The GDR Today V
- 121 Muirhead Tower
- Social Sciences
The IGS is hosting a two-day postgraduate colloquium focusing on memories and histories of GDR politics, culture, and society.
The year 2019 marks the 30th anniversary of the fall of the Berlin Wall and the revolutions across Central and Eastern Europe which swept away over 40 years of Communist rule. As this momentous anniversary draws closer, the GDR proves more than ever to be a popular topic of academic research. New approaches have attempted to locate the GDR’s place within a wider transnational context, as well as consider aspects of Heimat, identity and memory.
The GDR remains central to debates about identity and shared cultural values in the Berlin Republic. Prolonged controversy about appropriate memorials to remember the GDR on the one hand and revelations about the Stasi past of high-ranking politicians on the other continue to trigger public discussions about whether the reunified Germany has truly ‘come to terms with’ (aufgearbeitet) the socialist past. Most recently, new divides have been opened up along the former Iron Curtain with the refugee crisis, as the East German past has been blamed for hostility towards refugees in the new federal states.
Over the last two decades or so, scholars have made significant progress to challenge top-down images of the GDR as a totalitarian Stasiland which dominated the years immediately following reunification. Since the late 1990s, they have increasingly turned away from the focus on the repressive state apparatus and have instead begun to explore everyday life and GDR culture in its full complexity. This research has helped to counter simplistic top-down approaches and reveal the inherent tensions in socialist society. Recent volumes have increasingly used memory as a lens through which to examine the GDR. They have thus not only firmly established a counter-perspective to the one-dimensional approaches to East Germany which dominated the early 1990s; they have also encouraged a fruitful engagement between past and present in our understanding of socialist East Germany and its afterlives.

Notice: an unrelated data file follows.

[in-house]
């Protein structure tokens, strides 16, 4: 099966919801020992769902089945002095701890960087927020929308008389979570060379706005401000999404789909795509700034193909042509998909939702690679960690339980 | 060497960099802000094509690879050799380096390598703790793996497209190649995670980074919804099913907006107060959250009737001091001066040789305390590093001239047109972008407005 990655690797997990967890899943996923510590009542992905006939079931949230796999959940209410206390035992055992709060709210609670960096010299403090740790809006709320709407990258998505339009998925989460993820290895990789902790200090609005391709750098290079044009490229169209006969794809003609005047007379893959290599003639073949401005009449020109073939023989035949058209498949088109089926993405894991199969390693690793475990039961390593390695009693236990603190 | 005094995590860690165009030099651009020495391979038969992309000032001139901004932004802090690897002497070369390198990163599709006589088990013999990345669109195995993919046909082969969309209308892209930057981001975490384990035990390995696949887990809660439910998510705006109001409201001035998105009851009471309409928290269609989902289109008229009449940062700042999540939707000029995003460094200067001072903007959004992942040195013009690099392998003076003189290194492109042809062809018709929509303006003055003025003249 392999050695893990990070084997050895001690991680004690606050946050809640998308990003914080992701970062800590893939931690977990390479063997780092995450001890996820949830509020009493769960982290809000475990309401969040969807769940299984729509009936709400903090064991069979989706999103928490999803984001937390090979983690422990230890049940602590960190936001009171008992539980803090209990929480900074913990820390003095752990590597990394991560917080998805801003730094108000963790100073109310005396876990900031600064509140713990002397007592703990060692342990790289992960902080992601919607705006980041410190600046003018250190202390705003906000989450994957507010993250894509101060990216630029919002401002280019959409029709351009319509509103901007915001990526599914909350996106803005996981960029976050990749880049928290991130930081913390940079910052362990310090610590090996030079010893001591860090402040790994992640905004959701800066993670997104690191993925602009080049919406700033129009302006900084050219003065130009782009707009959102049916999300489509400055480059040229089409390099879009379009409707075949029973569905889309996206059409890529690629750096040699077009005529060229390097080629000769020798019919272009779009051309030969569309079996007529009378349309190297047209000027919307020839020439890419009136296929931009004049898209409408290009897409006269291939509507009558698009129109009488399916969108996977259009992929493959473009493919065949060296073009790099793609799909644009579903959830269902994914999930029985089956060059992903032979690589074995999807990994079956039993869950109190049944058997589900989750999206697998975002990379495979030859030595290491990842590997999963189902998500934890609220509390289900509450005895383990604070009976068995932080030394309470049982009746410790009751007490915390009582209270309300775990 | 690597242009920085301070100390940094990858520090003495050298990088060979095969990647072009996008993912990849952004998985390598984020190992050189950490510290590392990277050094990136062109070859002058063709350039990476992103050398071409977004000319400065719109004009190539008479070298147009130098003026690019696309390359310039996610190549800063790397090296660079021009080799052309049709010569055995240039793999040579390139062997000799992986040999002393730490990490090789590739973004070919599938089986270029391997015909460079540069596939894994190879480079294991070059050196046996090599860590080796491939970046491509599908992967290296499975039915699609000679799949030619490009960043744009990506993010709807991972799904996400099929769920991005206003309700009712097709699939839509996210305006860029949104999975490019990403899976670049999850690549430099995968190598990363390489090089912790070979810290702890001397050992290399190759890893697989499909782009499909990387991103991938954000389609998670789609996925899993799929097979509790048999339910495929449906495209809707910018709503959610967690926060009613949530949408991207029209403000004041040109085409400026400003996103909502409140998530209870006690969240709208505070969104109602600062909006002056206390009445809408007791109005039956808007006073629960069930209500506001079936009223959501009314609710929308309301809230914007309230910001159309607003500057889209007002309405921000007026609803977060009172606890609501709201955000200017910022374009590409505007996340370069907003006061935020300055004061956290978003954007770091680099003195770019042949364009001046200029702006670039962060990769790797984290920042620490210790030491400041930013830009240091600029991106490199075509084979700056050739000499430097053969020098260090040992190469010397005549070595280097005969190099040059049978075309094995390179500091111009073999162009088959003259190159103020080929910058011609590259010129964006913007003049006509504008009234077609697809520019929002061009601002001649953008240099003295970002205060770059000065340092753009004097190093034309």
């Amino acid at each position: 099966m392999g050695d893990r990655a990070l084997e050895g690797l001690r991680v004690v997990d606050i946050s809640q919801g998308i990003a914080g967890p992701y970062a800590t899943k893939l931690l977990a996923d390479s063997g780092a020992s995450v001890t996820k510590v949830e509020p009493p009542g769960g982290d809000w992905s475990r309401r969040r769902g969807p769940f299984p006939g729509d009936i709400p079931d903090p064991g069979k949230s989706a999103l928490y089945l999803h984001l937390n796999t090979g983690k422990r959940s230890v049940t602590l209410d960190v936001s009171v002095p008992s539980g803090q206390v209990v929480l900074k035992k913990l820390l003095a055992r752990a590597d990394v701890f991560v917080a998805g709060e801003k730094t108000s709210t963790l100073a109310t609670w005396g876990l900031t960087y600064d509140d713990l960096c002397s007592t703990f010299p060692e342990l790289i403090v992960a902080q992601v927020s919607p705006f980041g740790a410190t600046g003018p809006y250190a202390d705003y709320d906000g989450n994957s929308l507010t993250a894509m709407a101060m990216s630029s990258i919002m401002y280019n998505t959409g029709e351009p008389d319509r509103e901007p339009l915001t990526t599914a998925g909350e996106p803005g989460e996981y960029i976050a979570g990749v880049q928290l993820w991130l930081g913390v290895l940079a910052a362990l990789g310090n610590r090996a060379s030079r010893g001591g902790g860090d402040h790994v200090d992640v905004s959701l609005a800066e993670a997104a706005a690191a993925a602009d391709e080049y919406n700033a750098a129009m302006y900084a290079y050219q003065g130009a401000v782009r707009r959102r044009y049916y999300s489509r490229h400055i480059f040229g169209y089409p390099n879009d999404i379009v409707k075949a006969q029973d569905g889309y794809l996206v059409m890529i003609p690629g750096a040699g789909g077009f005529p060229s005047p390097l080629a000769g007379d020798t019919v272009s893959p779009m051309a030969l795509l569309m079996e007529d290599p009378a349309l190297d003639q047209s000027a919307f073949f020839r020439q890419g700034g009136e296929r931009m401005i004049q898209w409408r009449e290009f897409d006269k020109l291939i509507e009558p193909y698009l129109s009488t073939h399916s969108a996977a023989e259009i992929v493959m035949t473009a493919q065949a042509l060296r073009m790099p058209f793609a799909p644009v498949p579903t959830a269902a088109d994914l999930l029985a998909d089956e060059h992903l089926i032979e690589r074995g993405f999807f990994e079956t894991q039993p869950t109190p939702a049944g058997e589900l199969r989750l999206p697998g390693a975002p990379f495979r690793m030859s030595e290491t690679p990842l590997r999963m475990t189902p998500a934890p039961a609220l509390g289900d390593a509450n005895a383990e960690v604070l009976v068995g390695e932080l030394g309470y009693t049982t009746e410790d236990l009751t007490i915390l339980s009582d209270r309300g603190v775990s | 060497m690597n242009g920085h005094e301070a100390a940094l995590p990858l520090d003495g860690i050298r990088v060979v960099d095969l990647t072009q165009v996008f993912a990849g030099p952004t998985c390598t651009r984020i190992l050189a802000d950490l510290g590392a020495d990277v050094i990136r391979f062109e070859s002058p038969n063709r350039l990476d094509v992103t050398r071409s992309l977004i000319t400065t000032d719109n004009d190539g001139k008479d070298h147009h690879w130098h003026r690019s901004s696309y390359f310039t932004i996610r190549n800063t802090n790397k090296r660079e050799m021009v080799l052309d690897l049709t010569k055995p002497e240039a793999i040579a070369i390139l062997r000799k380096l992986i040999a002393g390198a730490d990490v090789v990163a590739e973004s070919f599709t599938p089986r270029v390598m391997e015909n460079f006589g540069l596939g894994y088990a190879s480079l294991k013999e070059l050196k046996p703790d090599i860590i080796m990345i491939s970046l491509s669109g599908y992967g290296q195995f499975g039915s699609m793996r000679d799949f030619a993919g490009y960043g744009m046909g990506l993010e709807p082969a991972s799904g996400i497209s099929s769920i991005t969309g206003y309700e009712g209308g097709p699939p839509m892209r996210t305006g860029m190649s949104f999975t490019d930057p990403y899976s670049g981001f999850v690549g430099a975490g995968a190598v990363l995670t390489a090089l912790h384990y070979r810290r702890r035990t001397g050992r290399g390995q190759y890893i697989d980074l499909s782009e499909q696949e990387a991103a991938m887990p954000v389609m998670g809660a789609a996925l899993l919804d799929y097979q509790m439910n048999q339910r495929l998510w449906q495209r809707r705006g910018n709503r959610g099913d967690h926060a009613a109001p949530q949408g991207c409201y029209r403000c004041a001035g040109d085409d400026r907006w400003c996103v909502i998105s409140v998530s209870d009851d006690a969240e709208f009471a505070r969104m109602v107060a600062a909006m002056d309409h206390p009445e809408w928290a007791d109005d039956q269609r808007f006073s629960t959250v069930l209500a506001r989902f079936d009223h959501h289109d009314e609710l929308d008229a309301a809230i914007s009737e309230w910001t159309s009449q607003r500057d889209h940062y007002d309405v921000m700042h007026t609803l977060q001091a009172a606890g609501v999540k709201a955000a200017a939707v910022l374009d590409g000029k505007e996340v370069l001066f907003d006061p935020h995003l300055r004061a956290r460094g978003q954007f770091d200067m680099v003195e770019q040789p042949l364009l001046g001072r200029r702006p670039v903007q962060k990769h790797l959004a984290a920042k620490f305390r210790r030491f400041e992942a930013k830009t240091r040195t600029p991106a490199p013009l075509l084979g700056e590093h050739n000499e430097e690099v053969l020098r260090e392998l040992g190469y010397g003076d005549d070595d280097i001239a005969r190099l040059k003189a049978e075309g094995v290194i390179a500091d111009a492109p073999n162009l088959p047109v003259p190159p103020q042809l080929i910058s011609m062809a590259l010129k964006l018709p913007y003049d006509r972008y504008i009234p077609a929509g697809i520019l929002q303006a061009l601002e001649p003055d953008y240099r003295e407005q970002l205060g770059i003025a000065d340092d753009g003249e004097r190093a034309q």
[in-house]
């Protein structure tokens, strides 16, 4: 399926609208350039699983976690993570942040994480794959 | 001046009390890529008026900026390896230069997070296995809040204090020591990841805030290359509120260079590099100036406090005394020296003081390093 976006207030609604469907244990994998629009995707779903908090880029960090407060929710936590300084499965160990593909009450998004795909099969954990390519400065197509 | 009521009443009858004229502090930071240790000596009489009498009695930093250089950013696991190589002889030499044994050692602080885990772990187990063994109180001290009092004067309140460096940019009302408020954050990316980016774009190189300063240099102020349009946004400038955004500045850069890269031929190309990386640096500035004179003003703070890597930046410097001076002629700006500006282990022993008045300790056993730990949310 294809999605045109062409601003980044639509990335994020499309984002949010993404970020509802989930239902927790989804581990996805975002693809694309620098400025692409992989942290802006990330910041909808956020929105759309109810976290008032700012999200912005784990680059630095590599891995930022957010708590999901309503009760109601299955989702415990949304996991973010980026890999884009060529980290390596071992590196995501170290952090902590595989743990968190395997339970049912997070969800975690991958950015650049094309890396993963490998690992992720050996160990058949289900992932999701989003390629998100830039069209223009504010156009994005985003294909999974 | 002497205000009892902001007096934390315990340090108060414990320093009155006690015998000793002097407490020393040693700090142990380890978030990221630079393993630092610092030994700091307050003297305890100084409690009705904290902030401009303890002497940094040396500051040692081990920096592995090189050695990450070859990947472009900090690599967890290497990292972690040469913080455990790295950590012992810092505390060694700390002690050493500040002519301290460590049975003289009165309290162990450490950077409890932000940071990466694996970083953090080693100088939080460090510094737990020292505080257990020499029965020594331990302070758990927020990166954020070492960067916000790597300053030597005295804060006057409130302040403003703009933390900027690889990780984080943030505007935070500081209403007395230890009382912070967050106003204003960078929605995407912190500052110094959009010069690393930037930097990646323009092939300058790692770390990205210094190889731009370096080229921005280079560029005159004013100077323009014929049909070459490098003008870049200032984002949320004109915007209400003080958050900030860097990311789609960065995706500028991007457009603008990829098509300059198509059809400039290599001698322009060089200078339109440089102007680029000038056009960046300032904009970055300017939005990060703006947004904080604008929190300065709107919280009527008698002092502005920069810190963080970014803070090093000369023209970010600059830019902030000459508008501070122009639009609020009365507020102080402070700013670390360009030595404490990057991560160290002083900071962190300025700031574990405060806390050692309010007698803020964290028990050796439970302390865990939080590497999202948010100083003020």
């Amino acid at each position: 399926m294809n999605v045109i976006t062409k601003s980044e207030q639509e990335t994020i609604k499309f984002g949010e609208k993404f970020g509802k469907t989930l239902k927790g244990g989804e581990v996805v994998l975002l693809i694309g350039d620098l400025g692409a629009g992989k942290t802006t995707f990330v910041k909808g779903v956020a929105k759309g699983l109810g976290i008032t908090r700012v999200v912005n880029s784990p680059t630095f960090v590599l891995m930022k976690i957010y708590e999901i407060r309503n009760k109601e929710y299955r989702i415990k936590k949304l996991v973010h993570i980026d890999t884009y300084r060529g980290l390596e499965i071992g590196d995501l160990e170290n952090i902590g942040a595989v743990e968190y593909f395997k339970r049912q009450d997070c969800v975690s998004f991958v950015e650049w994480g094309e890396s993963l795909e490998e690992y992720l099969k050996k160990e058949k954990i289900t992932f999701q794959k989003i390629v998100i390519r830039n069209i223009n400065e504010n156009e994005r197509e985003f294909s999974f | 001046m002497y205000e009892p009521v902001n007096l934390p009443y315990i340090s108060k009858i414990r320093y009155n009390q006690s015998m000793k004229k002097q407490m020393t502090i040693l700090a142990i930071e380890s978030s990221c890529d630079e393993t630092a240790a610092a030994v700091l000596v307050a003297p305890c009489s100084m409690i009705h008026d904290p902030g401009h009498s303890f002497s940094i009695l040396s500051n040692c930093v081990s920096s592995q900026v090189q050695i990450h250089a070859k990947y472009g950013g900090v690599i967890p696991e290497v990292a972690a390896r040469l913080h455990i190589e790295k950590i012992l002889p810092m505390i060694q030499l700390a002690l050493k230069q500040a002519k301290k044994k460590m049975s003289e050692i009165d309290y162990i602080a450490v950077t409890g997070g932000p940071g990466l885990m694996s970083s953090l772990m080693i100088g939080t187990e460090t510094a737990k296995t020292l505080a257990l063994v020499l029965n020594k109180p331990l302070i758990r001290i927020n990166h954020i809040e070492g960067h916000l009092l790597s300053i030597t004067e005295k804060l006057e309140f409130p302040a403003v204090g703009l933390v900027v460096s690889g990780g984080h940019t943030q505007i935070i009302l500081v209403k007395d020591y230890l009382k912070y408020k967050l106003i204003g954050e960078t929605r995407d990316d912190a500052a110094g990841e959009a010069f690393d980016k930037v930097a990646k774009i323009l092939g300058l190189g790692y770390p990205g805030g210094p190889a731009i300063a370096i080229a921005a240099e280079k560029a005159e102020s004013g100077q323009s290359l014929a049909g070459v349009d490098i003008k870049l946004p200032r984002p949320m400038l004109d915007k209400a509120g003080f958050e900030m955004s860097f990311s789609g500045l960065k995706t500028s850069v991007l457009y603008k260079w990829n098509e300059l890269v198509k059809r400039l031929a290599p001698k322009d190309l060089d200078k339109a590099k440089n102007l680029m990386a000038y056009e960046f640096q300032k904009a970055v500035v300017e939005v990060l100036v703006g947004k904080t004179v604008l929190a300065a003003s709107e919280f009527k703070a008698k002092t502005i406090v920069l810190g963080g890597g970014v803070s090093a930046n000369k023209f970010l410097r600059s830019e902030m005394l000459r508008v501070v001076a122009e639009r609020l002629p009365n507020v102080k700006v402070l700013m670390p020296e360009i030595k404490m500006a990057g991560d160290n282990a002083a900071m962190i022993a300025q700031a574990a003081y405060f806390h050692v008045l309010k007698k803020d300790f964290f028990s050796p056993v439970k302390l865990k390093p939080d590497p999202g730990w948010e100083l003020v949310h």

The colloquium is the fifth in the series of ‘The GDR Today’, which was launched in 2014 at the University of Birmingham, was subsequently held in 2015 at the University of Bristol, at Bangor University in 2017, and Newcastle University in 2018. The series has so far brought together a range of researchers from across Europe and North America. The papers presented previously exhibited a wide range of fresh approaches to conceptualising the GDR and its legacy in contemporary Germany from several disciplines. Like its predecessors, this colloquium is designed as a forum for postgraduate researchers to discuss the state of scholarship on the GDR and identify areas for future research.
9.30 – 10.00: Registration and Welcome
10.00-11.00: Keynote Lecture
Prof. Jan Palmowski (University of Warwick): Arisen from Ruins – Socialism and ‘National’ Identity in the GDR
Chair: Prof. Anna Saunders (University of Liverpool)
11.00-11.30: Tea and Coffee
11.30-12.30: Panel I: Art, Politics and Identity
Matthew Hines (University of Birmingham): A ‘Productive’ Alternative to the Socialist Realist Model: Reapproaching Marxist Theatre in Heiner Müller’s Der Bau
Kathryn Kelley (City University of New York): ‘Opening Minds and Hearts’: The Extraordinary Role of Classical Ballet in Social and Political Life in East Germany
Evelyn Preuss (Yale University): No Love Story, but the Legacy of a Legend, or Movies Make a Mind-Set
Discussant: Dr Debbie Pinfold (University of Bristol)
13.45-14.30: Panel 2: The GDR in Transnational Context
George Gibson (University of Birmingham): Briefe ohne Unterschrift: An Analysis of Letters to the West from Citizens of the GDR
Alistair Somerville (Georgetown University): “Denn Adenauer will Hitlers Werk fortsetzen.” Re-assessing the East German government’s Attempts to Shape Narratives of Political Scandal in West Germany
Discussant: Dr Joanne Sayner (Newcastle University)
14.45-15.45: Panel 3: The GDR after the GDR
Philipp Ebert (University of Cambridge): Socialist State Crime and Transitional Justice in Germany, 1961 – 2005
Susan Wachowski (University of Southhampton): Experiences of the Wende in the GDR Jewish Community
Liz Emery (University of Bristol): ‘Wenn die Zeit endlos wär, so wie Sand am Meer…. Wünsch ich mir ein Stück davon jetzt zurück’ : Ostalgie in east German Popular Music
Discussant: Prof. Sara Jones (University of Birmingham)
15.45-16.15 Tea and Coffee
16.15-17.00 Roundtable: Life (after) studying the GDR: Pathways after the PhD
Dr Stephan Ehrig (University College Dublin), Dr Joanne Sayner (Newcastle University), Prof. Anna Saunders (University of Liverpool), Dr Marcel Thomas (University of Oxford), Dr David Zell (University of Birmingham)
Chair: Dr Debbie Pinfold (University of Bristol)
17.00-18.00 Douglas Irving (translator): Distant Signs by Anne Richter: Contemporary German/ GDR Fiction in English Translation
Chair: Prof. Sara Jones (University of Birmingham)